Definitions

Avalon Peninsula

Avalon Peninsula

Avalon Peninsula, 3,579 sq mi (9,270 sq km), SE N.L., Canada, on Newfoundland. It is nearly divided at its center by Conception Bay and St. Mary's Bay. The peninsula is the most densely populated part of Newfoundland; St. John's is the chief city. A lighthouse and radio direction-finding station are at Cape Race, which is the easternmost point in North America.

The Avalon Peninsula is a large peninsula (10,360 km² ) that makes up the southeast portion of the island of Newfoundland.

The peninsula is home to 248,418 people (approximately 49% of Newfoundland's population in 2006), and is the location of the provincial capital, St. John's. It is connected to the main section of the island by the 5 km/3 mile wide Isthmus of Avalon. The peninsula protrudes into the rich fishing zones near the Grand Banks. Its four major bays—Trinity Bay, Conception Bay, St. Mary's Bay, and Placentia Bay—have long been the centre of Newfoundland's fishing industry.

History

The peninsula was one of the first European inhabited areas in North America, with the first permanent settlement established at Cuper's Cove in 1610. Sir George Calvert was later given a large land holding on the peninsula. The initial colony of Ferryland grew to a population of 100 becoming the first successful permanent settlement on Newfoundland island. In 1623 Calvert was given a Royal Charter extending the Royal lands and granting them the name Province of Avalon "in imitation of Old Avalon in Somersetshire wherein Glassenbury stands, the first fruits of Christianity in Britain as the other was in that party of America." Calvert wished to make the colony a refuge for Roman Catholics facing persecution in England. In 1625 Calvert was made the first Lord Baltimore in recognition of his achievements.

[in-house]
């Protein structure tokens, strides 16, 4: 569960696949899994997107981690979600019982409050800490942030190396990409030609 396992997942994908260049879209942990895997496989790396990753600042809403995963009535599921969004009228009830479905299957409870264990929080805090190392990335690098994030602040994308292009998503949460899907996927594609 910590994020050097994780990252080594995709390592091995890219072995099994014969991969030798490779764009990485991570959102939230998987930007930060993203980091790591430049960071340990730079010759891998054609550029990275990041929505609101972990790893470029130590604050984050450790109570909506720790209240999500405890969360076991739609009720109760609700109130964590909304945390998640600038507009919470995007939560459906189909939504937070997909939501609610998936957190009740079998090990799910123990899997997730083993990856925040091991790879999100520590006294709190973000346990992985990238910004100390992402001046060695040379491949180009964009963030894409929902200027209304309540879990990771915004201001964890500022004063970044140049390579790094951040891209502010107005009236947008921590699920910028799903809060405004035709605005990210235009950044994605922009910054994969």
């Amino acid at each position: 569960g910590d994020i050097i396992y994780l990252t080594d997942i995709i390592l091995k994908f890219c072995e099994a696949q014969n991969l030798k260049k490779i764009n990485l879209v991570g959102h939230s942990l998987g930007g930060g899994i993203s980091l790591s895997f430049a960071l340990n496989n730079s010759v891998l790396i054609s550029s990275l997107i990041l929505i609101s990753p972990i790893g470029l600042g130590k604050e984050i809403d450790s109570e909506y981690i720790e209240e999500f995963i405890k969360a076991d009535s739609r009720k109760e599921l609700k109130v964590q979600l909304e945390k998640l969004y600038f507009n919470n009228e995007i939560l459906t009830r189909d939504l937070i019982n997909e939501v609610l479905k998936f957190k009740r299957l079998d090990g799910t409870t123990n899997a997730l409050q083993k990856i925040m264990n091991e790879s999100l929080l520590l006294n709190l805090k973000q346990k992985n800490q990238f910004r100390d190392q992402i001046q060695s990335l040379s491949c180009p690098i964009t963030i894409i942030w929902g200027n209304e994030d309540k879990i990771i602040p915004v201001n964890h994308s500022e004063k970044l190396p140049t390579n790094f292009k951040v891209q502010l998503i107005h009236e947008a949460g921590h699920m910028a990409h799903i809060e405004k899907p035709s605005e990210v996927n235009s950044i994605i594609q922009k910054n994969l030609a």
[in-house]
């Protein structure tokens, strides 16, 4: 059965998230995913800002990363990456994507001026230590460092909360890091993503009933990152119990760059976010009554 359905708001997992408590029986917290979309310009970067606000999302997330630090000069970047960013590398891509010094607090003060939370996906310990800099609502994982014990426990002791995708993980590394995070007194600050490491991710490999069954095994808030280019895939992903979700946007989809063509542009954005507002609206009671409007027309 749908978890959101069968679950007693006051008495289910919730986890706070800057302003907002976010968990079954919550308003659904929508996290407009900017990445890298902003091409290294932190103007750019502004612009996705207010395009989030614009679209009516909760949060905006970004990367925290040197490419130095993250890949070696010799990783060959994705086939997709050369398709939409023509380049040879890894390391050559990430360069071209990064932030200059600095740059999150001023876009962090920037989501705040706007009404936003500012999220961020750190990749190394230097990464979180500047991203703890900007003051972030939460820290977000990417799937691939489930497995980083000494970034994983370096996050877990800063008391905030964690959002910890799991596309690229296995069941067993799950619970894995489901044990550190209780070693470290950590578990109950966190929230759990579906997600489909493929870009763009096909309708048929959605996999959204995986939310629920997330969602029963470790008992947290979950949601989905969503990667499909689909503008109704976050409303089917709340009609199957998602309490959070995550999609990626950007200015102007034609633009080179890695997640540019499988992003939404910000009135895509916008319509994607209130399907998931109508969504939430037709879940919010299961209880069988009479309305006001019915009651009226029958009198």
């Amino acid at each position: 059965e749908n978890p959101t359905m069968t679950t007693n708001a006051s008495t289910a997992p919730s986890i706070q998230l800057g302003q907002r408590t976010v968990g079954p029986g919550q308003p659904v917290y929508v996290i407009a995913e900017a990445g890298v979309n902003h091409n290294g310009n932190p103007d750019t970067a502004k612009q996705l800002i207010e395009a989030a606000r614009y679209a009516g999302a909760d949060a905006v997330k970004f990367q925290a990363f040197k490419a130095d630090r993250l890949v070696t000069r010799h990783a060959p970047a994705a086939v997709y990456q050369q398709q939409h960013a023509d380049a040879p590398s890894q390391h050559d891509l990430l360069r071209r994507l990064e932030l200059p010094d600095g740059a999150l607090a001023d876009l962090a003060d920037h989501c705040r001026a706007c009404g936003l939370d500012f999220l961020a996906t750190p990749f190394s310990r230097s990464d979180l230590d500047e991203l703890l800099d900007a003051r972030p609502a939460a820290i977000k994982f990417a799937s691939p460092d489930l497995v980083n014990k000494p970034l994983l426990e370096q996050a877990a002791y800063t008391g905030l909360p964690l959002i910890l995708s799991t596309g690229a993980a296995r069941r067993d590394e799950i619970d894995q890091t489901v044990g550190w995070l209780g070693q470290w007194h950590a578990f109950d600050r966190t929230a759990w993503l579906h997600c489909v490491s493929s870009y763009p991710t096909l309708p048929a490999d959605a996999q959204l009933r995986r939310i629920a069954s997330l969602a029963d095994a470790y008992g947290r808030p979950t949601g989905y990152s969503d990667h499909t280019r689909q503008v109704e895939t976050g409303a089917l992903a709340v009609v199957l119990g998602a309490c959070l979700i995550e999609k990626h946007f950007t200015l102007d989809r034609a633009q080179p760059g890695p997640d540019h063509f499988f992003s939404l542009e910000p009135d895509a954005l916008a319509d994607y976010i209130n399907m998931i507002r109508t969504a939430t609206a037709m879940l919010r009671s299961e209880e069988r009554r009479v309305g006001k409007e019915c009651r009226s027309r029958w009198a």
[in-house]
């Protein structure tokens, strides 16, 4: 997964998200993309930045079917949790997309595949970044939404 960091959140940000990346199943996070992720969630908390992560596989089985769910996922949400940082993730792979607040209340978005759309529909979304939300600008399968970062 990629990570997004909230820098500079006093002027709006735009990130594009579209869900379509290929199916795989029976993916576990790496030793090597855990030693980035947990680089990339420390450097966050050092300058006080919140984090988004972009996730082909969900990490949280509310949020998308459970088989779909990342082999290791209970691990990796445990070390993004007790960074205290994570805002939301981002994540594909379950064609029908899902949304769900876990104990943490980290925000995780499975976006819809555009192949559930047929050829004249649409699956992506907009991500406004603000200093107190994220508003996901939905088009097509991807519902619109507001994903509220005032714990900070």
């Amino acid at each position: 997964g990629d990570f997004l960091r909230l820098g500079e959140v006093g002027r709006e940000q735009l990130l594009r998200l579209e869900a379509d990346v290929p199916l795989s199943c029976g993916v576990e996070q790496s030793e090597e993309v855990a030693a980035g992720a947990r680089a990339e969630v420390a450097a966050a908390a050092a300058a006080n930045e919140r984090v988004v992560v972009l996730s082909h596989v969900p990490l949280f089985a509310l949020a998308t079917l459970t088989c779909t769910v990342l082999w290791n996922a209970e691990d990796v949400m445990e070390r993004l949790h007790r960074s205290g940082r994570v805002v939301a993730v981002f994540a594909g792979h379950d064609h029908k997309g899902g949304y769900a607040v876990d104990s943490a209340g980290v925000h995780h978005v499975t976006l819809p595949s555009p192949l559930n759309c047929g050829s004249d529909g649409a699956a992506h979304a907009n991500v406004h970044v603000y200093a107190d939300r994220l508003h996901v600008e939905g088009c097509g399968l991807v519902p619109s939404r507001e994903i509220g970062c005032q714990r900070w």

The charter created the province as a palatinate in which Calvert had absolute authority.

A series of crises and calamities led Calvert to quit the colony in 1629 for "some other warmer climate of this new world", which turned out to be Maryland, though his family was to maintain agents to govern Avalon until 1637, when the entire island of Newfoundland was granted by charter to Sir David Kirke and James Hamilton, 1st Duke of Hamilton.

Calvert's son, Cæcilius Calvert, 2nd Baron Baltimore, fought against the new charter and, in 1660, gained official recognition of the old Charter of Avalon but never attempted to retake the colony.

See also

External links

References

Harding, Les. Exploring the Avalon. Jesperson, 1998. ISBN 0-921692-87-0

Search another word or see Avalon Peninsulaon Dictionary | Thesaurus |Spanish
Copyright © 2014 Dictionary.com, LLC. All rights reserved.
  • Please Login or Sign Up to use the Recent Searches feature